Alice Miro: Health Background Studies Framework, Peel Region (2011), Work In Progress panel presentation from Building Healthy Communities: Bringing Health & Wellness to the Community Planning Table conference.
These answers were generously provided by a colleague of Alice Miro’s, Christine Gutmann, MCIP, RPP, Health Planning Facilitator, Public Health, Region of Peel. We thank Ms. Gutmann for her contributions.
Please note: The Health Background Study Framework (HBS) is now on Peel Region’s website (PDF).
1) What is leapfrogging and Greenfield development?
Leapfrogging can be best described as development that occurs a distance away from existing urban areas. For example, in Southern Ontario, we have the Greenbelt Plan. The Greenbelt protects a swath of land in and around the GTA area for agricultural and environmental purposes thereby limiting opportunities for development. Leapfrogging concerns came about because some municipalities felt that limited development opportunities within the Greenbelt would result in some new development skipping over the Greenbelt in order to avoid the restrictions. Hence the term “leapfrogging”.
Greenfield – Land that essentially has not been used for development previously. For example, farm land is typically a good example of this. This is different than infill which is land that exists in the urban environment but is not utilized or underutilized.
2) We have many small (very small) communities in our province and those communities/towns have limited (or no) resources. How is this applicable to those communities? Any advice?
My advice would be to consider where you feel you would have the most impact in improving the health of the residents of the community and focus your attention on those areas. Some sections of the HBS may have no relevance in a very small community whereas other sections may have great impact. If there are limited (or no) resources, consider what the low-hanging fruit might be. Also consider what existing processes are in place and how they can be refreshed to consider health impacts better.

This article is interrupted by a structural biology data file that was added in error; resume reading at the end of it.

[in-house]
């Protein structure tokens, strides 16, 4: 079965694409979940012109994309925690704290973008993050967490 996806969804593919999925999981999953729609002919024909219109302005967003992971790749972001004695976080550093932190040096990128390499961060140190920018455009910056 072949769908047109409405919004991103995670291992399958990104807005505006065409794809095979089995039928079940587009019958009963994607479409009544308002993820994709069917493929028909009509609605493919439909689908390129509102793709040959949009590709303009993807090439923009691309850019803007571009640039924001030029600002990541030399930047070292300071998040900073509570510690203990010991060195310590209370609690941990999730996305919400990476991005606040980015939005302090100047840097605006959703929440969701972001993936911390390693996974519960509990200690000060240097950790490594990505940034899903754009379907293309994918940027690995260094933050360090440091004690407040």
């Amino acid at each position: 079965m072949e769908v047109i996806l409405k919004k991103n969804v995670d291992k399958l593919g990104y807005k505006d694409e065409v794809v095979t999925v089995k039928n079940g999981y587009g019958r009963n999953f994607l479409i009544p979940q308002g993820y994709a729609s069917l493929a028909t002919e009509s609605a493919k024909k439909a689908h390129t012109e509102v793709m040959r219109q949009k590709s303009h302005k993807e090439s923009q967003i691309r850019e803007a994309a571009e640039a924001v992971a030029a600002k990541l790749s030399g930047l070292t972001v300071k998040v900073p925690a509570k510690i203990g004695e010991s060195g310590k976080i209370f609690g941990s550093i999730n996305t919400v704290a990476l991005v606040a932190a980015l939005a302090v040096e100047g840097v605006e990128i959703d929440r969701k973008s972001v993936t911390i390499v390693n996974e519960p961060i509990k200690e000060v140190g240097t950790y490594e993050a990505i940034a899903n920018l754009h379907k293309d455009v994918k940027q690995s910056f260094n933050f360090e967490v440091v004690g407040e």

For example, in order to have the most impact, the HBS was developed in a way to be able to incorporate health impacts into the existing planning process. Municipalities can ask for studies as part of the planning process (provided it is listed in their Official Plan) to determine if the development will be safe, appropriate and acceptable prior to recommending an approval. The HBS would be one of these studies. As part of the planning review, the planner could review the study to determine if the proposal would have a health impact. In doing so, the intent was to build the health review process into the standard planning process for all planning applications in order to make health an integral part of the review process.
3) How are developers responding to healthy living assessment as a municipal development requirement? Any examples of remarks on this?
The development community was part of the workshops during the development of the Health Background Study Framework. The development community is receptive to the idea, however, concerns arise around conflicting requirements – for instance, where a specific standard is discussed in the HBS conflicts with a transportation standard, which one takes precedence? In actual practice, however, as the HBS has not been test driven yet, it is difficult to answer this question.
4) The evidence-base referred to: Is evidence that links the six core elements to influencing physical activity levels or to improved health as a result of manipulating the built environment?
The Health Background Study Framework is based primarily on the Healthy Development Index. The Index can be found on Peel Region’s website. Details on the evidence collected for this work can be found in the Healthy Development Index report.
5) Development approvals site plan approvals etc are driven by the local municipalities. Have the local municipalities implemented the guidelines and standards? Are there political challenges to implementation? How were they overcome in Peel region?
Some municipalities are choosing to incorporate this work as part of urban design guidelines, green development standards, and in other studies. Most of these studies are just starting out or are under way. So far we have had political support in doing this work, but there have been limited challenges to its implementation as of yet.